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Lost to the Avalanche

I received the call early in the morning on New Year’s Eve. I was in shock but could hear the voice on the other end saying the words “caught in an avalanche,” “found semi-buried at the surface,” “broken bones,” “loss of feeling and movement in both legs…presently on route via helicopter to the Matsumoto General Hospital.”

My mind was rushing with anxiety and questions, but I was at a loss for words: “Is he going to be OK?” “Will he survive?” “What can I do for him now? I must call his parents!” “How did this happen?” “Why did this happen to one of my close friends?”

The 2005-2006 winter season turned out to have Japan’s highest number of avalanches, and avalanche deaths (17 in the backcountry alone) in recent history. The snowfall over the month of December was the most in 80 years and, on top of that, it was a season of varying weather extremes, creating multiple weak layers within the snow pack.

This meant that we, as backcountry enthusiasts, had to make better informed decisions when traveling outside the ski resorts. The cause of the high fatalities in the mountains of Japan last season was not purely the weather; the large increase in backcountry users heading into steeper more hazardous terrain was also significant.

Over the last decade, Japan has seen a sharp rise in the number of people heading into the mountains and out-of-bounds areas at ski resorts for recreation. Why the increase? These areas are amazingly beautiful, and traveling in the dramatic landscape gives an unparalleled sense of challenge and satisfaction.

The media and gear companies also do their part in spurring the interest and the desire for people to experience these majestic but, at times, deadly places.

Recently there has also been greater emphasis of late by these same media and gear companies to take greater care interpreting these images and for personal responsibility when traveling into avalanche country.

Many books and informational articles have been published, such as Bruce Tremper’s, “Staying Alive in Avalanche Terrain.” Extreme ski and snowboard filmmakers such as Teton Gravity Research and Tree Top Productions have made avalanche awareness videos to supplement the often crazy lines the riders take in their films.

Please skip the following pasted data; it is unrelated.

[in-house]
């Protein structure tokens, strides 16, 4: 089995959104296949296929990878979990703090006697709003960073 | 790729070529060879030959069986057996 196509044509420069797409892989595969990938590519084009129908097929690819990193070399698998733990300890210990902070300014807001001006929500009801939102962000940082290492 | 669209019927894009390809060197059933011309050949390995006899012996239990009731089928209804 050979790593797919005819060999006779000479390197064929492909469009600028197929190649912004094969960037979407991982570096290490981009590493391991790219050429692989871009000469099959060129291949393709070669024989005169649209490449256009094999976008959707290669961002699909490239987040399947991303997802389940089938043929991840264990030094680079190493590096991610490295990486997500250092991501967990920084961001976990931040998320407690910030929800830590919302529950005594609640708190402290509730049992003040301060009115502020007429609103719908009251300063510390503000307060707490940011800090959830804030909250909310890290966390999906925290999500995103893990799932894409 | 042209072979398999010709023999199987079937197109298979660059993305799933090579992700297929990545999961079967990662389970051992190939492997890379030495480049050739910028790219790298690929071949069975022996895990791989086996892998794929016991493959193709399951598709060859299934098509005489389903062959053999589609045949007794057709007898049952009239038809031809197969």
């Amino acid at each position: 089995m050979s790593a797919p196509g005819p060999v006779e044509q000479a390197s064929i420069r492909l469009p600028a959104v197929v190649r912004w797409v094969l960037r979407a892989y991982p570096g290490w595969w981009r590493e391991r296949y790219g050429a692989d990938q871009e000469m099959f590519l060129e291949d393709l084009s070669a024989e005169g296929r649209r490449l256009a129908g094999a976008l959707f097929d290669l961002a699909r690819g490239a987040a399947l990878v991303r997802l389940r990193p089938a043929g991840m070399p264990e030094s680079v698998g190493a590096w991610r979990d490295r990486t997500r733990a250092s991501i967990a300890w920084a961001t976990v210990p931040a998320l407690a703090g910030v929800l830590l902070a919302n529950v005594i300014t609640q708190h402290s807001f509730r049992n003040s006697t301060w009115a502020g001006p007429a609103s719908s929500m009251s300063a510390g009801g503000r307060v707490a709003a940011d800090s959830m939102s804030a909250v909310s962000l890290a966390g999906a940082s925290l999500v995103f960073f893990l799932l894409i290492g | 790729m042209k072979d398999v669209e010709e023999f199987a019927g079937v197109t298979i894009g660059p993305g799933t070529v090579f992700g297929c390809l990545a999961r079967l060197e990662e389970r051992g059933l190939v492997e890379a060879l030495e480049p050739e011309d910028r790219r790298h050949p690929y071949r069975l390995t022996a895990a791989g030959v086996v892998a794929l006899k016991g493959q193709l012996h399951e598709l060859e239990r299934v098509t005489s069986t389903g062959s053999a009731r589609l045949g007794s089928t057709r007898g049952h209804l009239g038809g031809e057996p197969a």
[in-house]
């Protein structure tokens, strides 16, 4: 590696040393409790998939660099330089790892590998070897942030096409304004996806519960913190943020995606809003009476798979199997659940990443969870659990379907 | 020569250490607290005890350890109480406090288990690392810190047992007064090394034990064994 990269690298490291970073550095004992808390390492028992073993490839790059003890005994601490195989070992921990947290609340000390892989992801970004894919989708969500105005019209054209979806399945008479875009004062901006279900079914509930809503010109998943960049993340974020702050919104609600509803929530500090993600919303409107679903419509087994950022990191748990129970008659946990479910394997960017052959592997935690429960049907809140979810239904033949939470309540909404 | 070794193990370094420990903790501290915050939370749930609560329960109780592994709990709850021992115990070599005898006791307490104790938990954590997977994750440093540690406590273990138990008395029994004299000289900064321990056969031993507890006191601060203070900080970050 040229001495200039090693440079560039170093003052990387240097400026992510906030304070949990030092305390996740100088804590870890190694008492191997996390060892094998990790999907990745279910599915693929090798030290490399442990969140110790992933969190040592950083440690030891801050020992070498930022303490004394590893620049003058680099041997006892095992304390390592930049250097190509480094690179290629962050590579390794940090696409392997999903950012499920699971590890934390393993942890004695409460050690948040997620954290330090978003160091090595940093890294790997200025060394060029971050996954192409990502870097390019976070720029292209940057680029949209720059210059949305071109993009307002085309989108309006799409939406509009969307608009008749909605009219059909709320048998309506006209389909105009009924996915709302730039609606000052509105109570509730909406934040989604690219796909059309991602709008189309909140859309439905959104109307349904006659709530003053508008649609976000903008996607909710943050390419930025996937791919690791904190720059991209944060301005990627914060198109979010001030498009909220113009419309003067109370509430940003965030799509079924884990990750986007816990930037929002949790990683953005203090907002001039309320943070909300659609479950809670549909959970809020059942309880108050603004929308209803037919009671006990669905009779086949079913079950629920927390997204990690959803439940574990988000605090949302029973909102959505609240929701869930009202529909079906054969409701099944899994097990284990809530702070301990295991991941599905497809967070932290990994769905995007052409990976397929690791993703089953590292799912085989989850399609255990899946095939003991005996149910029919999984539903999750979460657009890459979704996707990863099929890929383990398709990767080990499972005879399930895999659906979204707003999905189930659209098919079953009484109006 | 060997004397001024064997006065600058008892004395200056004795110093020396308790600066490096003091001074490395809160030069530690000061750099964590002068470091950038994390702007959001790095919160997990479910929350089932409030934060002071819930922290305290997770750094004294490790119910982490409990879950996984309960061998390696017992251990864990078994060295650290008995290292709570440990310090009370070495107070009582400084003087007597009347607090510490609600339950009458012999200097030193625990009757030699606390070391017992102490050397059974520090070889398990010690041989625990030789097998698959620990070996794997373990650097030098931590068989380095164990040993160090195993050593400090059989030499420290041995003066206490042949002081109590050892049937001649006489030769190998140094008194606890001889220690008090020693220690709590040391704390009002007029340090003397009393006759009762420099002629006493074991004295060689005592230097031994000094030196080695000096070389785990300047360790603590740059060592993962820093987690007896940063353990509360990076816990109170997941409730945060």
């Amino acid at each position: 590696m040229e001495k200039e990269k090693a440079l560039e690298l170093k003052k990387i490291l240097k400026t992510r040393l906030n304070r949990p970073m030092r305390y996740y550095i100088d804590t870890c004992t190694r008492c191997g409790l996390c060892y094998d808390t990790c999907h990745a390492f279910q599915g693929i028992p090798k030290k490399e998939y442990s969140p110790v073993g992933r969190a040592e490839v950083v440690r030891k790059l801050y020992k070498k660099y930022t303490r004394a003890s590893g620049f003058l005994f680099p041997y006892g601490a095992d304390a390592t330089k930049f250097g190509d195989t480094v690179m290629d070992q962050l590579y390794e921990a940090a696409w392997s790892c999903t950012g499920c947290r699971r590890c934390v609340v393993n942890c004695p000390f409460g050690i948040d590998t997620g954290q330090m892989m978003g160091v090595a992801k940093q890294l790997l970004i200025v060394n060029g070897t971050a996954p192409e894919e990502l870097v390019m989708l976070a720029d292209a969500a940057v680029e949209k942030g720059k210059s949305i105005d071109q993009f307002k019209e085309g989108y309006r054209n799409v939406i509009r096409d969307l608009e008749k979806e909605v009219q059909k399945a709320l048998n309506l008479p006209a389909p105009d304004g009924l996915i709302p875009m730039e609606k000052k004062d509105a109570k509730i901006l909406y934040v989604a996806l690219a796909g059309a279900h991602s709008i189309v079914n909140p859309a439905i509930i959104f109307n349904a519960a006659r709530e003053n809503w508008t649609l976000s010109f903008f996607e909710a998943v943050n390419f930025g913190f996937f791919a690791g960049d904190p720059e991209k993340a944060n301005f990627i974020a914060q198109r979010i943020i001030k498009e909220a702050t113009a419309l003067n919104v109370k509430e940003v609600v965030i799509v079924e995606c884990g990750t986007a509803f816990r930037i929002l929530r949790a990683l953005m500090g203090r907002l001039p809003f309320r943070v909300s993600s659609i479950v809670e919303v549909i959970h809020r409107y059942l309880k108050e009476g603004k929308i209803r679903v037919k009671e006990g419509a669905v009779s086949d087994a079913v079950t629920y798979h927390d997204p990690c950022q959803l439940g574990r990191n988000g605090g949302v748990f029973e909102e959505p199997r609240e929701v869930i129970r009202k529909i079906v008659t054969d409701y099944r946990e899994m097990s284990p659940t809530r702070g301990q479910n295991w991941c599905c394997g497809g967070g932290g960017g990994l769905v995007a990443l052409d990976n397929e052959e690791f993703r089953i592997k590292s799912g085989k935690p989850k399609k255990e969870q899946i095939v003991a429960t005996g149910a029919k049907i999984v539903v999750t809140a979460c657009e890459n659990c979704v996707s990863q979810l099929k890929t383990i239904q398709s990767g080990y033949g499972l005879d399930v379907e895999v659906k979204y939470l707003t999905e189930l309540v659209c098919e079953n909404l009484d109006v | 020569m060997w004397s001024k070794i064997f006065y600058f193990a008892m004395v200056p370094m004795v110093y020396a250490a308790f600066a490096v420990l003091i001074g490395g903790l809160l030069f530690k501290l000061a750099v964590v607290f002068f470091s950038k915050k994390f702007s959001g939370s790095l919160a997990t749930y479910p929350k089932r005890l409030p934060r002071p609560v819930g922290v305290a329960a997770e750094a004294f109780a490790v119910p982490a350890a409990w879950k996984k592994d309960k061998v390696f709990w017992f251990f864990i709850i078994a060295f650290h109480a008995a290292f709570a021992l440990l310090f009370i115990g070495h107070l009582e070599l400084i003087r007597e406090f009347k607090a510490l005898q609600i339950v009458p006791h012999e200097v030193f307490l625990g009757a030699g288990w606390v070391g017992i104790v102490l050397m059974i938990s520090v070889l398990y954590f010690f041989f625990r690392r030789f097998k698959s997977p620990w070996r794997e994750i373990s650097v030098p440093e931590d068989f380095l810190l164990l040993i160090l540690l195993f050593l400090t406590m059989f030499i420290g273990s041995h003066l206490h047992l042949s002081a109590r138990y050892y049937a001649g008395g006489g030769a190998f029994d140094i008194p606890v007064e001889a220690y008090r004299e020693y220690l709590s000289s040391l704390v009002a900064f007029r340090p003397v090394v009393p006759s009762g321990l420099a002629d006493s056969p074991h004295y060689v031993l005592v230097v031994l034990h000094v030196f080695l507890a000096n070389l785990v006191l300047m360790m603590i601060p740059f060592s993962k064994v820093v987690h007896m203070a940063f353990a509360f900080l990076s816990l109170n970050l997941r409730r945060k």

Outdoor gear companies, such as The North Face, Haglofs and Sessions, are attaching avalanche awareness statements or booklets to their gear and inserting RECCO avalanche rescue reflectors. Some companies, such as the Canadian Survival on Snow and Mountain Equipment Co-op, are providing discounts on avalanche awareness courses with the purchase of their gear.

All of this will hopefully assist in reducing backcountry casualties.

In the end it really comes down to the individual to make the right decisions and to assess the amount of risk you are willing to take to produce that feeling of elation. As winter recreationalists, we need to arm ourselves with as much pertinent information as we can before heading into the mountains to enjoy the treasures to be found, but also to prepare ourselves for the worst.

My good friend went through two months of intensive care not knowing if he would ever walk again. He is now on his feet with the assistance of a cane and is still undergoing rehabilitation and training to get full motor skills back to his legs. All of his friends and family are extremely happy we did not lose him that day in the avalanche.

Dave Enright is a Canadian Avalanche Association instructor and teaches recreational avalanche courses as well as professional training courses in Japan. He is a senior instructor for the Japan Avalanche Network, a founding member of ACT (Avalanche Control Team, a non-profit organization concerned with avalanche training and rescue) and is also the director and chief guide of the Evergreen Outdoor Center in Hakuba. Web: www.evergreen-outdoors.com

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